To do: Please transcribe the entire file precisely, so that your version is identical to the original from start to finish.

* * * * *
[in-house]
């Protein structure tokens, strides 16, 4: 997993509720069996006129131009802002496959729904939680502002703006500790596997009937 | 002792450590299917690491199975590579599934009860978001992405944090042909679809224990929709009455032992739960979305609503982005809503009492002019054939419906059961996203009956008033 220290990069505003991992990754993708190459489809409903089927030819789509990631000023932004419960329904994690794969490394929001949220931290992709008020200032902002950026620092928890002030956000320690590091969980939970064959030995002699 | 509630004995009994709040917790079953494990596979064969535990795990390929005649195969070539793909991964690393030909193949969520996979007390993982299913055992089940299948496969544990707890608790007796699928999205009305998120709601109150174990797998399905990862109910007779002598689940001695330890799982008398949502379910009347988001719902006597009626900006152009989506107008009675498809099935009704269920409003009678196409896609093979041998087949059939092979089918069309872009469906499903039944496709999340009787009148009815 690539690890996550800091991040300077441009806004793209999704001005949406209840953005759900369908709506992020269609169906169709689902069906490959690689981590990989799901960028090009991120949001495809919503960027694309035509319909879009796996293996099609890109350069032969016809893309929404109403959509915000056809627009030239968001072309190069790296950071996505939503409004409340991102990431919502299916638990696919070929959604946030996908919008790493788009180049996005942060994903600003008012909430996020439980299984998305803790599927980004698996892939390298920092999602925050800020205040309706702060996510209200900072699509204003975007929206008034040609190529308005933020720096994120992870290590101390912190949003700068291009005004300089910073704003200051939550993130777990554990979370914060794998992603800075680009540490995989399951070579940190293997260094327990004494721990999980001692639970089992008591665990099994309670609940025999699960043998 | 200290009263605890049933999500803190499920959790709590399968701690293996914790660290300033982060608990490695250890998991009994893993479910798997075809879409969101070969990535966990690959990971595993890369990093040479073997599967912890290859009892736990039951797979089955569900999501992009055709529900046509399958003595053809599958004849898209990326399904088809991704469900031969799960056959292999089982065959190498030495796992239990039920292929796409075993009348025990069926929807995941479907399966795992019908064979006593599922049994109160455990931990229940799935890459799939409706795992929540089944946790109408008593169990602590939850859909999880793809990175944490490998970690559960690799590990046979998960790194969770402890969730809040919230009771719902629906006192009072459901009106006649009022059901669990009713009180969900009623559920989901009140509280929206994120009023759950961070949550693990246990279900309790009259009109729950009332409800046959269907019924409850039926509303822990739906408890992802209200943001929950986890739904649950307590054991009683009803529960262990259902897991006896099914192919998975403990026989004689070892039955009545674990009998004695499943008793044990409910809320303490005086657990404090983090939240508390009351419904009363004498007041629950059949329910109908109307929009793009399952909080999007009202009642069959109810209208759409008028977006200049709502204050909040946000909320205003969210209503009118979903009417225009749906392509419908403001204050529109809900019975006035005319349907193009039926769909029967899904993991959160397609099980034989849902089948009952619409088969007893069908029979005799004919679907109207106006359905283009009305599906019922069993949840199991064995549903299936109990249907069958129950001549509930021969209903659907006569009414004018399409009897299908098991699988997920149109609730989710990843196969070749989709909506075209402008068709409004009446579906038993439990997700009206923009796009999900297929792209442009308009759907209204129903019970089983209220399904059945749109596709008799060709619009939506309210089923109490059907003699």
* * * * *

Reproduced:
[in-house]
């Protein structure tokens, strides 16, 4: 997993509720069996006129131009802002496959729904939680502002703006500790596997009937 | 002792450590299917690491199975590579599934009860978001992405944090042909679809224990929709009455032992739960979305609503982005809503009492002019054939419906059961996203009956008033 220290990069505003991992990754993708190459489809409903089927030819789509990631000023932004419960329904994690794969490394929001949220931290992709008020200032902002950026620092928890002030956000320690590091969980939970064959030995002699 | 509630004995009994709040917790079953494990596979064969535990795990390929005649195969070539793909991964690393030909193949969520996979007390993982299913055992089940299948496969544990707890608790007796699928999205009305998120709601109150174990797998399905990862109910007779002598689940001695330890799982008398949502379910009347988001719902006597009626900006152009989506107008009675498809099935009704269920409003009678196409896609093979041998087949059939092979089918069309872009469906499903039944496709999340009787009148009815 690539690890996550800091991040300077441009806004793209999704001005949406209840953005759900369908709506992020269609169906169709689902069906490959690689981590990989799901960028090009991120949001495809919503960027694309035509319909879009796996293996099609890109350069032969016809893309929404109403959509915000056809627009030239968001072309190069790296950071996505939503409004409340991102990431919502299916638990696919070929959604946030996908919008790493788009180049996005942060994903600003008012909430996020439980299984998305803790599927980004698996892939390298920092999602925050800020205040309706702060996510209200900072699509204003975007929206008034040609190529308005933020720096994120992870290590101390912190949003700068291009005004300089910073704003200051939550993130777990554990979370914060794998992603800075680009540490995989399951070579940190293997260094327990004494721990999980001692639970089992008591665990099994309670609940025999699960043998 | 200290009263605890049933999500803190499920959790709590399968701690293996914790660290300033982060608990490695250890998991009994893993479910798997075809879409969101070969990535966990690959990971595993890369990093040479073997599967912890290859009892736990039951797979089955569900999501992009055709529900046509399958003595053809599958004849898209990326399904088809991704469900031969799960056959292999089982065959190498030495796992239990039920292929796409075993009348025990069926929807995941479907399966795992019908064979006593599922049994109160455990931990229940799935890459799939409706795992929540089944946790109408008593169990602590939850859909999880793809990175944490490998970690559960690799590990046979998960790194969770402890969730809040919230009771719902629906006192009072459901009106006649009022059901669990009713009180969900009623559920989901009140509280929206994120009023759950961070949550693990246990279900309790009259009109729950009332409800046959269907019924409850039926509303822990739906408890992802209200943001929950986890739904649950307590054991009683009803529960262990259902897991006896099914192919998975403990026989004689070892039955009545674990009998004695499943008793044990409910809320303490005086657990404090983090939240508390009351419904009363004498007041629950059949329910109908109307929009793009399952909080999007009202009642069959109810209208759409008028977006200049709502204050909040946000909320205003969210209503009118979903009417225009749906392509419908403001204050529109809900019975006035005319349907193009039926769909029967899904993991959160397609099980034989849902089948009952619409088969007893069908029979005799004919679907109207106006359905283009009305599906019922069993949840199991064995549903299936109990249907069958129950001549509930021969209903659907006569009414004018399409009897299908098991699988997920149109609730989710990843196969070749989709909506075209402008068709409004009446579906038993439990997700009206923009796009999900297929792209442009308009759907209204129903019970089983209220399904059945749109596709008799060709619009939506309210089923109490059907003699």